- A modest amount of decent cordage. The gold standard is so-called “550 Paracord.” It’s inexpensive, light, small in reasonable quantity and strong. That plus a couple of the heavier space blankets = makeshift shelter. The inner strands can be stripped out and used as kindling if necessary (yes, it burns.) It can be used as a component of a sling or splint.
Everyone wants to talk about weapons, of course, but consider carefully the law in the areas where you are and travel to. There’s little worse than wrecking your vehicle, surviving without much bodily damage, successfully bailing off with your go bag in the car and then getting arrested when found because there’s a pistol in the bag and where you are forbids their possession outside of one’s home or business. It’s even worse if you wind up needing to take some form of public transportation back home after such an event and can’t take that weapon with you; now what? Attempting to sneak it through is risking a prison sentence while not doing so or removing enough pieces to make it legal to transport means abandoning or intentionally destroying an expensive piece of equipment.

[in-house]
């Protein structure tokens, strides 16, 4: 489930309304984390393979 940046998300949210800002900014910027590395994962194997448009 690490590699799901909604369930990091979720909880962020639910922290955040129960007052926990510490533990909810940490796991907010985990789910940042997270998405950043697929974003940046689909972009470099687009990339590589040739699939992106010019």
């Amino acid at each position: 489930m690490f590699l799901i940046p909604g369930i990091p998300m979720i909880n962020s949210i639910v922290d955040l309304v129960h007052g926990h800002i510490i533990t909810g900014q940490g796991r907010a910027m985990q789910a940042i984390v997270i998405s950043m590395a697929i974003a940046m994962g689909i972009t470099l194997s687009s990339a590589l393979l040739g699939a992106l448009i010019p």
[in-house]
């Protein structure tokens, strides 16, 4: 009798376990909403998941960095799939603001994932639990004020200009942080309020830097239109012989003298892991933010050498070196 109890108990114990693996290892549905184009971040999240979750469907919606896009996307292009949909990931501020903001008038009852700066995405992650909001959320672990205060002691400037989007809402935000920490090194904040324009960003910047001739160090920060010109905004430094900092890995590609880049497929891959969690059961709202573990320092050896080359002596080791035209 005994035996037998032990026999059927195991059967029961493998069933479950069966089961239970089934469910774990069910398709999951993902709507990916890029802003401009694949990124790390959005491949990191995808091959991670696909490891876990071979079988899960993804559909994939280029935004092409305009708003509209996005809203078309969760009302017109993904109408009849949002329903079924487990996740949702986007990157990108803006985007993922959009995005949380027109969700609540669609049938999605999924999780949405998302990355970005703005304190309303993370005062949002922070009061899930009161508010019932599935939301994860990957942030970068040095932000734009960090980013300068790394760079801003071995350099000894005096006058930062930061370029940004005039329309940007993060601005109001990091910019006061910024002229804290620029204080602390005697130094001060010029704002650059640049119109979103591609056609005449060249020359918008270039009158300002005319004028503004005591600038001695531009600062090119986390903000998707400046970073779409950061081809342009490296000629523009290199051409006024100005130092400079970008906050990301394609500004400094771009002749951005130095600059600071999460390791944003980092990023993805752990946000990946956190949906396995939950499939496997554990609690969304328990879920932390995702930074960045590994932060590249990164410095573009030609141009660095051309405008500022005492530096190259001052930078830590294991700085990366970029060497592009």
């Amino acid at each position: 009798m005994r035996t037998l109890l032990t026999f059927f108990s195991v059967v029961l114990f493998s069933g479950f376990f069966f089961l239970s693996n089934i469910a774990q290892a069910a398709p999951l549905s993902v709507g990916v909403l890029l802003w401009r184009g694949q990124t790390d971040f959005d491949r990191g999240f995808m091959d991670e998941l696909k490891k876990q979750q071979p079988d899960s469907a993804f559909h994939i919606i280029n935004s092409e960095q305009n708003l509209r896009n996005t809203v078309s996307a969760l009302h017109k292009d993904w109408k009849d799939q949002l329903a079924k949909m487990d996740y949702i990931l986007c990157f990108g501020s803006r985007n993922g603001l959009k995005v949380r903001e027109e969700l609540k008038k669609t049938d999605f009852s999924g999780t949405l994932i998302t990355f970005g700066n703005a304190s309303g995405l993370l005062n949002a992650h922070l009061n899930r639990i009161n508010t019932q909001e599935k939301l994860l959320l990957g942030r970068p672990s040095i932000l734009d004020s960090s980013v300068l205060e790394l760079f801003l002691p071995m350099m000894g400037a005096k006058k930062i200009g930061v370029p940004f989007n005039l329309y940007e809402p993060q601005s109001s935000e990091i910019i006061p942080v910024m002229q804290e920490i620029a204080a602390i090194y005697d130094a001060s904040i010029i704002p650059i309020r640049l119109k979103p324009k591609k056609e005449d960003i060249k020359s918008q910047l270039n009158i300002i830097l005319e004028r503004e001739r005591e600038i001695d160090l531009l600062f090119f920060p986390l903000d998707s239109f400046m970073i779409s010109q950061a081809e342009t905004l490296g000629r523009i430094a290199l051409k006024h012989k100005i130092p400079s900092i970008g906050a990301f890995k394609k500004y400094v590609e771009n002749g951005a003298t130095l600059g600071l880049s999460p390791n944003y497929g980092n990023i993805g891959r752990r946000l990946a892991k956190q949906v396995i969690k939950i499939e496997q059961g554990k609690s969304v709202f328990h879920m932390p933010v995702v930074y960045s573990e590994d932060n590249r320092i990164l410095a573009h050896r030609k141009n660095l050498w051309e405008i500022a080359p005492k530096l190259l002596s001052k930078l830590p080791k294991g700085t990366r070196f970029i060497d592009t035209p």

All of this should fit in what would look like a moderate-sized purse. LA Police Gear has a “tactical bail out gear bag” that is of a decent size and is very serviceable for this sort of purpose; it’s inexpensive and solid enough, while having a sufficient number of compartments to separate and keep things organized. I own a couple of them and they both do the job and are cost-effective; the included and detachable shoulder strap makes for easy carrying if required.
IMHO this is the most common set of circumstances; indeed, I’m willing to bet you’re at least 10 and perhaps 100 times more likely to need this level of preparation than anything else, and yet not one person in a hundred, including many who claim to be “preppers”, have this covered.
Start now to make sure you are staying prepared.